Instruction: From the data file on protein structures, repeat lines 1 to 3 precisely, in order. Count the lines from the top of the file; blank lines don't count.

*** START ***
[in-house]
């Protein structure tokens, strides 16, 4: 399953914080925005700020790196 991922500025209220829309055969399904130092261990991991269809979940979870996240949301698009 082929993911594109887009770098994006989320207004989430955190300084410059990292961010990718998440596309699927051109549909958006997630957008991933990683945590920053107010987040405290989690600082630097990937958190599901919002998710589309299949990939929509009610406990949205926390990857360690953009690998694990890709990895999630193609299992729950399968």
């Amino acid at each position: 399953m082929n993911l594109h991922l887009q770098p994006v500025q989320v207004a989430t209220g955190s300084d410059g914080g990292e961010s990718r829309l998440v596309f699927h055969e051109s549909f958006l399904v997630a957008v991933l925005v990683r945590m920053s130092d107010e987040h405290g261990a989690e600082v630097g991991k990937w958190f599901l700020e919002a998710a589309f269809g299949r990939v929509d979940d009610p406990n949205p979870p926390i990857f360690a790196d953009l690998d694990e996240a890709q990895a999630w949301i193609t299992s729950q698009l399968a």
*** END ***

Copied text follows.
[in-house]
């Protein structure tokens, strides 16, 4: 399953914080925005700020790196 991922500025209220829309055969399904130092261990991991269809979940979870996240949301698009 082929993911594109887009770098994006989320207004989430955190300084410059990292961010990718998440596309699927051109549909958006997630957008991933990683945590920053107010987040405290989690600082630097990937958190599901919002998710589309299949990939929509009610406990949205926390990857360690953009690998694990890709990895999630193609299992729950399968």
């Amino acid at each position: 399953m082929n993911l594109h991922l887009q770098p994006v500025q989320v207004a989430t209220g955190s300084d410059g914080g990292e961010s990718r829309l998440v596309f699927h055969e051109s549909f958006l399904v997630a957008v991933l925005v990683r945590m920053s130092d107010e987040h405290g261990a989690e600082v630097g991991k990937w958190f599901l700020e919002a998710a589309f269809g299949r990939v929509d979940d009610p406990n949205p979870p926390i990857f360690a790196d953009l690998d694990e996240a890709q990895a999630w949301i193609t299992s729950q698009l399968a």